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[2002-05-12 04:32:02 CDT (May Sun) 1021195922]

 Delivery "issues" (Score:4, Funny)
by shatteredpottery on Saturday May 11, @22:49 (#3504508) Alter Relationship
(User #320695 Info) Any omissions of brand names or vagueness is deliberate to protect the innocent:

A dot-bomb I was contracting for had ordered three racks, stuffed with the requisite servers, switches and so forth (mostly Compaq and Cisco stuff). The boss was great at programming, but not so bright when it came to physical items.

The populated racks arrived in town, at the vendor's local warehouse. They called and asked how it should be delivered. The boss insisted on talking to them, rather than letting the shipping/receiving guy deal with the new toys. Consequently the vendor was told, by the boss, that we had a loading dock at our building. We did not.

"But I thought a loading zone was the same as a loading dock." he later declared. Sorry Dean, they are different.

So the truck & racks arrived. Naturally, they'd sent a truck without a hydraulic/electric tailgate, and only one guy. Each rack was about 1100 lbs. The boss wanted to try unloading them then and there, but even he soon realized that that was not feasible. So they went back.

Several days passed, but the vendor had no suitable truck. After a lot of tantrums from the boss, they finally rented a truck with the necessary tailgate. It arrived at our building, and unloaded the racks and their pallets. Incidentally, everything was properly secured inside the truck both times.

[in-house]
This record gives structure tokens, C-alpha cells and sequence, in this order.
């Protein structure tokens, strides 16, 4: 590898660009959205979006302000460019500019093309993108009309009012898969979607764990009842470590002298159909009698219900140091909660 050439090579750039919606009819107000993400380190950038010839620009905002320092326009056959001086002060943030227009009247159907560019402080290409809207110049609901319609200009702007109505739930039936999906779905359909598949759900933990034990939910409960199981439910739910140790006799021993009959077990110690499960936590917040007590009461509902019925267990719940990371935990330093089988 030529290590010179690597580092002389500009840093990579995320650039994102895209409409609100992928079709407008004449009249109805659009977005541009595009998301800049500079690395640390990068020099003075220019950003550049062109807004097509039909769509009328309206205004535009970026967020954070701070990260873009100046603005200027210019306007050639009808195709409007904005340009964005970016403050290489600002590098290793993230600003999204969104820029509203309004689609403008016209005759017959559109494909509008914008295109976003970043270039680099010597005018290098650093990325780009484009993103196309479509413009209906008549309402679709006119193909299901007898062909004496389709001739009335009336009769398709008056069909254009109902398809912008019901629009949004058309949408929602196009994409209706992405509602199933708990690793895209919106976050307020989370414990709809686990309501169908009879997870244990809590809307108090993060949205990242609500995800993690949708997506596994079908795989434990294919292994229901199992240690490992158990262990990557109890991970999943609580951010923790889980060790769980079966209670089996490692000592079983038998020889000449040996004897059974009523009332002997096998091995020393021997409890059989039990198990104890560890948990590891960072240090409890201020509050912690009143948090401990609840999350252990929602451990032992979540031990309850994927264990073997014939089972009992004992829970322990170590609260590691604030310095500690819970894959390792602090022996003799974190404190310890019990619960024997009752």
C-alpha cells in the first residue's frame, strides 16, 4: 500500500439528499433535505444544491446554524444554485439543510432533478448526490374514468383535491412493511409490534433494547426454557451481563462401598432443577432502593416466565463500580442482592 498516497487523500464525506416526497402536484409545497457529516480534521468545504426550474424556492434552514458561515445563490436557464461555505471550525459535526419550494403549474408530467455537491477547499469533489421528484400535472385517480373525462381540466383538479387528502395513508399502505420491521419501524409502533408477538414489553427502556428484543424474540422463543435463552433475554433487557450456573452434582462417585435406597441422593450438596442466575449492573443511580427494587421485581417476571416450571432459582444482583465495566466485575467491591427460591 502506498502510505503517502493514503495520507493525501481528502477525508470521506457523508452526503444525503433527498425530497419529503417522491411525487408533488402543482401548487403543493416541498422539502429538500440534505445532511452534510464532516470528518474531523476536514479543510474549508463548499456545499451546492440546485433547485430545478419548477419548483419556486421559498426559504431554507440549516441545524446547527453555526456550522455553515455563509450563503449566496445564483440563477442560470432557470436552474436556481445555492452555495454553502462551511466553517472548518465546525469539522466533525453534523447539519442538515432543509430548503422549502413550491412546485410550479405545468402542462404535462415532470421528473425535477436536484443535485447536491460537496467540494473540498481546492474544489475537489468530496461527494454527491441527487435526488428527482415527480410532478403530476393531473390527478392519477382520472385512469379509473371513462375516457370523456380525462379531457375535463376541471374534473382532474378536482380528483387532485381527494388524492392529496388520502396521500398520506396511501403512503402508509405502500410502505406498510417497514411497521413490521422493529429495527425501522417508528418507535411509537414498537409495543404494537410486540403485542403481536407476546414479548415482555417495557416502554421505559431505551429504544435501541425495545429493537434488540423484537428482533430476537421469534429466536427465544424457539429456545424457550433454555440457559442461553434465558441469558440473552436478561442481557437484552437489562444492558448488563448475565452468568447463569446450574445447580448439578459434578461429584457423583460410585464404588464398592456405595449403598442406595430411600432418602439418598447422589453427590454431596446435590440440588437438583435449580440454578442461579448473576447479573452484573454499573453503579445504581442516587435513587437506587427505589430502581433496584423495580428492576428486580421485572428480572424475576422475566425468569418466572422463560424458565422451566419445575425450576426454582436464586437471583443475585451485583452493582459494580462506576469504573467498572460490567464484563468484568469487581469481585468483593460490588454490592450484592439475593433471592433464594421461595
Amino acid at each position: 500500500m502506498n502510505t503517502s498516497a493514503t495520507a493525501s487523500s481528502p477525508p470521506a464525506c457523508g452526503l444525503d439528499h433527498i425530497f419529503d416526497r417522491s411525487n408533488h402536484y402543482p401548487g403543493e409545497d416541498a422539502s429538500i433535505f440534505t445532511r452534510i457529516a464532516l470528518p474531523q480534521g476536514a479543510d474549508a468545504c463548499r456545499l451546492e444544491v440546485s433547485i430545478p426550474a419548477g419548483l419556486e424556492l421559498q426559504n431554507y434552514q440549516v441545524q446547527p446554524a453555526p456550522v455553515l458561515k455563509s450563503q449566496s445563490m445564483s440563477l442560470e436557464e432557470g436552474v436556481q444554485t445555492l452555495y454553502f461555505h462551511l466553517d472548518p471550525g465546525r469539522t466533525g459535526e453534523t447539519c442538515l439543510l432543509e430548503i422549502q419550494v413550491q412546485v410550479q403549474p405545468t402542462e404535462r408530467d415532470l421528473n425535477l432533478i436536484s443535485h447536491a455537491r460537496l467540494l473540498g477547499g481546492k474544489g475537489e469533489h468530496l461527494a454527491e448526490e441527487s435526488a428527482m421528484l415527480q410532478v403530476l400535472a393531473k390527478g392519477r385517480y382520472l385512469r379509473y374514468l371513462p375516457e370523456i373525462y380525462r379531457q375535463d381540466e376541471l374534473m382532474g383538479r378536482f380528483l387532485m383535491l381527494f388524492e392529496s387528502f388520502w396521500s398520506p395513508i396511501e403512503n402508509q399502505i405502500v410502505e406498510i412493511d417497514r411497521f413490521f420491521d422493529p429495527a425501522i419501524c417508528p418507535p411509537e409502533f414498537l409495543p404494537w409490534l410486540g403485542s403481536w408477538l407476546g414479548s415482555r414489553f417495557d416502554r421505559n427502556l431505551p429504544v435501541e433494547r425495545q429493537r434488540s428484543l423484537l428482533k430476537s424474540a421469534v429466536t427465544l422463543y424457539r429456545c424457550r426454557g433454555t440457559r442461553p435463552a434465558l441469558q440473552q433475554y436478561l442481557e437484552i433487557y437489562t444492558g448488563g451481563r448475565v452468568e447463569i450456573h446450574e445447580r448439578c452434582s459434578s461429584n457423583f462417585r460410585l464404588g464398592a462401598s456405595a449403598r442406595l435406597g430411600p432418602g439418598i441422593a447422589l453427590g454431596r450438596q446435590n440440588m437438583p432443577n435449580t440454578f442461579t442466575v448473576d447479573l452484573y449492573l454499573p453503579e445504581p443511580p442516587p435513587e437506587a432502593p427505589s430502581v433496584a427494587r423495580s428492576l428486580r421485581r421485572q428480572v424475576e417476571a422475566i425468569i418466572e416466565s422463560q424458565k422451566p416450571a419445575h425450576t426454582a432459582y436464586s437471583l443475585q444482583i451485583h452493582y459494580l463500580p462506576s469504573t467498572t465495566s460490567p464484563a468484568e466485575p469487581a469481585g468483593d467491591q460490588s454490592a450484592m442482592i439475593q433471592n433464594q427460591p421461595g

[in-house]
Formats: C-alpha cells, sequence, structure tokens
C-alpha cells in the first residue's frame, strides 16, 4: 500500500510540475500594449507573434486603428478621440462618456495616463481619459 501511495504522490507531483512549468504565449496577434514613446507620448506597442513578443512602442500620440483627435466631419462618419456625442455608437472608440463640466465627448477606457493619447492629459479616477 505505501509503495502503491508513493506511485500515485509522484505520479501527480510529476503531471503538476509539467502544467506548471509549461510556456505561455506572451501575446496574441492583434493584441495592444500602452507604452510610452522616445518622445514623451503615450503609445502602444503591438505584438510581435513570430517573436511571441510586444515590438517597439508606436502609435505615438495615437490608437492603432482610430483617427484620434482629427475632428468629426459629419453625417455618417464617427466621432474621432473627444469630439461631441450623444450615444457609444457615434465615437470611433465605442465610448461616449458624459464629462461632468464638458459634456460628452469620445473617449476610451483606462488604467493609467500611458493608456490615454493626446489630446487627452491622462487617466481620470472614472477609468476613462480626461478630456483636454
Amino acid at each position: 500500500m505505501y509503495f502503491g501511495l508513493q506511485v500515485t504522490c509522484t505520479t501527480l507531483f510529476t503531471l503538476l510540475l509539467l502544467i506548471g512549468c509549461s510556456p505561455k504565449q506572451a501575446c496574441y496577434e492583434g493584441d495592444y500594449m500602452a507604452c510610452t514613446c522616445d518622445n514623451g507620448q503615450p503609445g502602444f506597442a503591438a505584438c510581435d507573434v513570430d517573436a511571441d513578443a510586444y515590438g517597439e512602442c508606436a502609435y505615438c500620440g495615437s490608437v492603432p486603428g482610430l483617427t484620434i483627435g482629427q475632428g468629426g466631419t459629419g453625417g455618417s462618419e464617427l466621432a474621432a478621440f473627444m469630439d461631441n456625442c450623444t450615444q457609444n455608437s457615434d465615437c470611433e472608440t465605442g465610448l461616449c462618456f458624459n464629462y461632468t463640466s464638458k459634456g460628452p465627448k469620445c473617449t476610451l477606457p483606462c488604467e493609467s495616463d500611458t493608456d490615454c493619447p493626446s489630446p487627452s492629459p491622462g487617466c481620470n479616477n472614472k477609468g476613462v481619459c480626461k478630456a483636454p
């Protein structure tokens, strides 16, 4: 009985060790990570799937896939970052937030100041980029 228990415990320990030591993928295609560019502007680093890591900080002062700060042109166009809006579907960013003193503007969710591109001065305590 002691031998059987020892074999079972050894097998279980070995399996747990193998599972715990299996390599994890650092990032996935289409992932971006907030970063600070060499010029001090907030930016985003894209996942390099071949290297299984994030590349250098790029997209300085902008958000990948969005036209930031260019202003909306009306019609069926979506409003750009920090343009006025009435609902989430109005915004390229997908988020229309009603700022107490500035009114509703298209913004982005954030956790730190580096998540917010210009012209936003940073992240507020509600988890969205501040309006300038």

Unfortunately, the boss (who had personally ordered the equipment, which was totally wrong for our needs, but that's another story) never checked dimensions. The racks were 1/2" taller than the elevator doors.

Impatient boss didn't want to remove the servers, etc., disassemble the racks and take the pieces upstairs. Rather, he insisted on getting everyone from the office, removing the pallets (after which the racks were still that 1/2" too tall) and trying to ram them through the doors. Dean sometimes had a hard time with concepts like "metal" and "concrete". Several bad dents and chips later, he gave up.

Next, Dean thought of the brilliant idea of tilting 1100 lb racks. On a tile floor. Even with everyone helping, once tilted, it started sliding uncontrollably and fell over with a massive boom.

Did this discourage him? Nope. He (with help) shoved the first one into the elevator, and somehow got it angled in there. When the doors closed, they scraped along the bottom corner of the rack, and the stainless steel took a nasty gouging.

Unfortunately, the elevator was rated for 800 lbs, not 1100lbs, certainly not 1100lbs with Dean and three helpers = almost 2000 lbs. Nothing dramatic, but the elevator safeties cut in and the elevator wouldn't budge.

Deans's solution? Use a screwdriver and force the fireman's override switch on, of course. I decided it was prudent to take lunch just then. When I got back, they'd gotten:

   1. All three racks upstairs
   2. Screamed at by the building manager for the cosmetic damage (the lobby floor got chipped up, the elevator doors, internal and external were badly marred, the hallway on our floor had some fresh holes in the walls and a damaged corner or two).
   3. Everyone in the building was mad, as the elevator motor was smart enough to realize it was gettng overtaxed, and it shut down after the last rack. This left a 20-story building with only one elevator. At lunchtime.

When they finally made it into the server room, we discovered that, as one might suspect, a number of the units did not function, and had to be replaced. Sure enough, the boss tried to get it replaced on warranty, but I left not long after, so I don't know how things played out...

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